Great news @Gulleucheusch41, congrats on reviving the old IB2 box! 😉 The one thing I would suggest you to check is that the LAN IP address on the IB2 does NOT conflict with the one from the new router, as the defaults might overlap, and you would NOT be able to access the web interface to configure wifi on the IB2 box. The DHCP server on the IB2 must also be switched off, as having 2 different DHCP servers on the same LAN is asking for troubles... 😂 🤣 May I ask you what color the LED is now? If it's red, then it represents the status of the WAN link. If it's white, then the IB2 checks to see if there is internet connectivity, which there will be via the new default gateway which is the new router. These are just educated guesses of mine, of course! Anyway, good job! 👍🏻 And thanks for sharing and giving me a new idea! 🙏🏻 Ciao, Luca
You have to have an ethernet port from the new router connected to one of the switched ports of the IB2, first of all. Nothing on the WAN port, especially in parallel with another working router! The LED might remain red, I don't know the logic of that LED, but if it is linked the status of the WAN port, it will remain red as there will be NO connection on the WAN port. Like I said in the message I wrote while you were writing yours, I should be able to test this later today, and will let you know. Bye, Luca
Hi @Gulleucheusch41, You are raising a very interesting point for me too, as I have just retired my old but still working IB2. I have seen this work with other routers, so I will definitely try it out myself. Like @DomiP says, I am sure that you have to have a wired connection between your real router, and one of the switch ports on the old IB2. What remains to be seen is if the IB2 would correctly relay the IP packets received from the switch onto the wifi port. I don't see why it wouldn't work, and if I can find a little time later today, I will go in the cellar and take the IB2 out of the box where I put it just a few days ago, reset it, reconfigure it, and test it. I will report back to you on my testing. Thanks for the great idea! 👍🏻 🙏🏻 Bye, Luca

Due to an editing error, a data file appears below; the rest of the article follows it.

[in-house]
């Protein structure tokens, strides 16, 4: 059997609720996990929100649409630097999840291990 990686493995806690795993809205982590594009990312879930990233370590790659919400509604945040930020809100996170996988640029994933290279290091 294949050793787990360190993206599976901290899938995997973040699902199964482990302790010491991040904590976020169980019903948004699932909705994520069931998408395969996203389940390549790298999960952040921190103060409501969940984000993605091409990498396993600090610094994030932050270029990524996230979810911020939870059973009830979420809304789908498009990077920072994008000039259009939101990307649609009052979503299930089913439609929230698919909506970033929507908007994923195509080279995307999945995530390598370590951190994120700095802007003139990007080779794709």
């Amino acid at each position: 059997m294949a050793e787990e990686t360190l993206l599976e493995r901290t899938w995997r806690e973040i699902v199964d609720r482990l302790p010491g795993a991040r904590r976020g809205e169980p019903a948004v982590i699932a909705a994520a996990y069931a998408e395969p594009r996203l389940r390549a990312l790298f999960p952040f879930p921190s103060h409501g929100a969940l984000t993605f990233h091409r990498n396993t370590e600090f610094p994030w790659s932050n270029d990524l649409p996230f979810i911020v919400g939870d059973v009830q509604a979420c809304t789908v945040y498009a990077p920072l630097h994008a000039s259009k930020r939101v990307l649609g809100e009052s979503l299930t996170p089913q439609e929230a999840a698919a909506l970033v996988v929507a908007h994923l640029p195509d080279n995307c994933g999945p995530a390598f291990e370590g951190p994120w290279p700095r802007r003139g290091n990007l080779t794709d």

I believe that the OP is asking whether it is possible to repurpose an old Internet-box 2 and use it just as an wireless access point, and not as a router. It could be interesting for me too, as I have just retired my IB2 and replaced it with a brand new Zyxel XMG3927-B50A, as written in this forum already. Bye, Luca
Thanks to you @Tux0ne for providing good insights on the 6RD configuration. In spite of my little knowledge of German, your article proved quite helpful, and so I decided to share my experience with others so they could use this as a reference, hopefully! Vielen Dank! Luca
Hello everyone! Luca here, with a report on the good experience I am having since this morning, as I swapped my old Internex-Box 2 replacing it with a brand new Zyxel XMG3927-B50A. I have enough experience with networking, TCP/IP and configuration of devices, and I wanted a device which would support VLAN, something the Internet-Box 3 doesn't do, so I decided to go the 3rd party way and got the Zyxel. The setup was quite fast, and the DHCP option 60 was the only thing that needed to be activated on the WAN/VDSL2 port. The content was already populated, so I simply needed to check the box: The connection to the VDSL2 network I have here worked immediately, and I have a full 120M down and 40M up, which is slightly faster than what I had with the IB2. The other issue I had was that of IPv6 support. The default setting for the 6rd tunnel configuration taken from DHCPC did not work, and browsing the internet here and there I found some very interesting documents related to 6RD and the way Swisscom uses it, which was a good technical reading which helped me to find the correct parameters to manually configure 6RD. In order to do so, I had to change the "IPv4/IPv6 Dual Stack“ which is the default setting to “IPv4 Only“: Changing this setting allows the 6RD configuration to show up on the right side of the configuration panel, and the correct configuration parameters are those shown here: 6RD needs the Border Relay IPv4 Address in order to work, and the current configuration for the Swisscom network is 18.104.22.168 The IPv4 Mask Length is 0, which means that the whole IPv4 address (32 bits) is mapped in the IPv6 address. The Service Provider IPv6 Prefix is used as the main supernet in which 6RD maps the IPv4 32 bits plus the local interface addresses. More information on IPv6, 6RD and some details of the Swisscom configuration can be found in these great articles: https://www.swinog.ch/wp-content/uploads/2018/07/01_Martin_Gysi.pdf https://www.tuxone.ch/2012/06/pfsense-21-mit-swisscom-access.html https://www.netsniffing.ch/download/NetCloud_IPv6-Launch-Day_Discovering-IPv6-with-Wireshark.pdf Hopefully these information can be useful to others. So far the experience with the Zxyel XMG3927-B50A is excellent. Any questions or comment, feel free to write! Ciao a tutti! Luca